A personal reflection, by the daughter of a fighter in Zimbabwe's Second Chiumurenga, on the death of President Robert Mugabe.
What is the proper way for young Zimbabweans to remember Robert Mugabe's legacy?
How an autocratic strain of pan-Africanism of the early 1960s shaped Robert Mugabe.
With Mugabe's death, might there be space for a new self-definition as a nation in Zimbabwe, as a broad family of nationals, with a shared national project?
The post-independence fates of Zimbabwean student activists who fought the Rhodesian regime.
At this early stage, there is little to suggest that South Africa will follow the same path as Zimbabwe.
Mugabe was a neoliberal stooge up until the 2000s and far from being a Pan-Africanist hero sent his army to intervene in the most rapacious war in Africa's history in the Congo.
The moral of Grace Mugabe of Zimbabwe: While men continue to share the spoils of their misrule, it seems there must always be a harlot who can be brought to heel.
Zimbabwe's regime does not to surrender to anyone its guardianship of the post-independence narrative, symbols and authority.
In Zimbabwe, the leap from online conversation to citizen protest has followed the same path as other protest movements around the world.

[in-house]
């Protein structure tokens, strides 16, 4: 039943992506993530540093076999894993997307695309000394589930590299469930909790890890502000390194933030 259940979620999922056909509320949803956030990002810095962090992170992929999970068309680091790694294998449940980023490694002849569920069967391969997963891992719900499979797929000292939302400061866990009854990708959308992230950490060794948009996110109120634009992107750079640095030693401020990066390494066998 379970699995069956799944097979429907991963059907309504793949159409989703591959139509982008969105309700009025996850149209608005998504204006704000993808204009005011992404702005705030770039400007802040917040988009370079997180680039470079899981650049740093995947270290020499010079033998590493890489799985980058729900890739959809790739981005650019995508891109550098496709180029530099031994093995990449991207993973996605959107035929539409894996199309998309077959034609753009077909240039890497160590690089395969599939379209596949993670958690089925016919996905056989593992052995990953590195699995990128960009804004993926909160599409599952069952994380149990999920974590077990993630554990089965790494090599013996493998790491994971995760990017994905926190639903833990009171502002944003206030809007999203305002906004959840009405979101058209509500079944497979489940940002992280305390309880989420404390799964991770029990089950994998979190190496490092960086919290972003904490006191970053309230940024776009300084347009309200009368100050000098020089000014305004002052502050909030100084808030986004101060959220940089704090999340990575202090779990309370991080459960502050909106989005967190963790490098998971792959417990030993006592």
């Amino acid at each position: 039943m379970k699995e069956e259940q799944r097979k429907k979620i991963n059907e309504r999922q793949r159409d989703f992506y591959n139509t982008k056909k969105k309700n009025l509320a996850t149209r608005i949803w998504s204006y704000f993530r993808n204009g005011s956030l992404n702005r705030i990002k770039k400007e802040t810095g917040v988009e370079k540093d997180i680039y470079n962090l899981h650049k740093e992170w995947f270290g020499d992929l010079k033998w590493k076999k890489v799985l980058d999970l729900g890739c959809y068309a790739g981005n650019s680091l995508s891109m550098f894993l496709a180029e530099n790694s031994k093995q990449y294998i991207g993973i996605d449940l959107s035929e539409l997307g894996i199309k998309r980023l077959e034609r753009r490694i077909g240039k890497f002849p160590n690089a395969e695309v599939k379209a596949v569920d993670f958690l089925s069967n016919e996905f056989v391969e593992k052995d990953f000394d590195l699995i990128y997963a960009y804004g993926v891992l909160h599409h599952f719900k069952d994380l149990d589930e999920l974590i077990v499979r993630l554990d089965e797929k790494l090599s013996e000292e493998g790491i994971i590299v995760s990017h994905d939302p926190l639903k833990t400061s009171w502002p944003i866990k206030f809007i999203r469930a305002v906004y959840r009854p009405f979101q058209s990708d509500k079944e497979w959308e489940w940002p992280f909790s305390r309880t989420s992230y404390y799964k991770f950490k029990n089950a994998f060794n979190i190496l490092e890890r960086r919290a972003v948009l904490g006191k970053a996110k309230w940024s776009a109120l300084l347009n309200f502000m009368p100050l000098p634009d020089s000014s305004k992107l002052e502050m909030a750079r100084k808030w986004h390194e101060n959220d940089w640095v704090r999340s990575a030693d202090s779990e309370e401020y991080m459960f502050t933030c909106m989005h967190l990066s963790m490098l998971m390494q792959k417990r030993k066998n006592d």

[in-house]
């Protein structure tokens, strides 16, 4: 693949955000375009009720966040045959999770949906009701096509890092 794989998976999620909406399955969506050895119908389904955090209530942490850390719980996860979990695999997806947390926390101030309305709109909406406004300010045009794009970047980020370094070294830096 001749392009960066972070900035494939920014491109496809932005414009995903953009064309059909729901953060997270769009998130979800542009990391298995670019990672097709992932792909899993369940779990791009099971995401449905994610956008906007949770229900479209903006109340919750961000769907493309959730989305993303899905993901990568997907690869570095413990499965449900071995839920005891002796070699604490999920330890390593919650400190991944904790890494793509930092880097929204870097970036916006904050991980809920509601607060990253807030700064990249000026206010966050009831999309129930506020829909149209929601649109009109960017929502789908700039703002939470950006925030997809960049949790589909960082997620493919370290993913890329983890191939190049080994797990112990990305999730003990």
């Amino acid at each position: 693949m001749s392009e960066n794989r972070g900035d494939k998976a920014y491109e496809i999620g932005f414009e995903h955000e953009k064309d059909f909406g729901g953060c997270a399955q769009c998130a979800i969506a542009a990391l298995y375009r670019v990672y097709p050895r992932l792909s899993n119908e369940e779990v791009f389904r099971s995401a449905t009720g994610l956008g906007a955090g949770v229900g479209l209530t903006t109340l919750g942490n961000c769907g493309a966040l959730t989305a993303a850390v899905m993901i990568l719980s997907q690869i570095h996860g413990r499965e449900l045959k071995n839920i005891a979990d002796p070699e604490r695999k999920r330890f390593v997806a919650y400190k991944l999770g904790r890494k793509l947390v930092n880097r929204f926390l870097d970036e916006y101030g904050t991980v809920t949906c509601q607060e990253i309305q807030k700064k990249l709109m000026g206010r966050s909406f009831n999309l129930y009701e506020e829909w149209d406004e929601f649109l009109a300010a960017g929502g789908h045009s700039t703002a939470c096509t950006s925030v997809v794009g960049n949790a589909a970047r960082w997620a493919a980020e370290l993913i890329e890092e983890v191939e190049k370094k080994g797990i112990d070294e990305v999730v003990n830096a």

The Internet has lied to the gullible for years, and fake news sites such as SDE, Spectator and Politica of Kenya have been carrying on the tradition.
What do you when your 70 year old South African father wants to meet Robert Mugabe for his birthday. Make a film about it.
In 2004, after Terence Ranger had delivered a paper at the Wits Institute of Social and
With the exception of Hillary Clinton’s attempt at entering politics during Bill Clinton’s first term as president there hasn’t been a more contentious First Lady.
Since 2013 the popular 'Baba Jukwa' Facebook page has posted allegations of state and ruling party scandals and correctly predicted political developments
Robert Mugabe and how how quickly style and showmanship can sweep away an audience, even when the underlying message promotes violence and jingoistic triumphalism.
In 2008 or so, I registered for a Masters degree at Wits University with a rather
British filmmaker Roy Agyemang’s documentary on Robert Mugabe, “Villain on Hero?”, intended to be a three-month
Land reform and Zimbabwe; say those words in any order and you get a reaction. It
An excerpt from a speech in June at the New York Public Library in which the great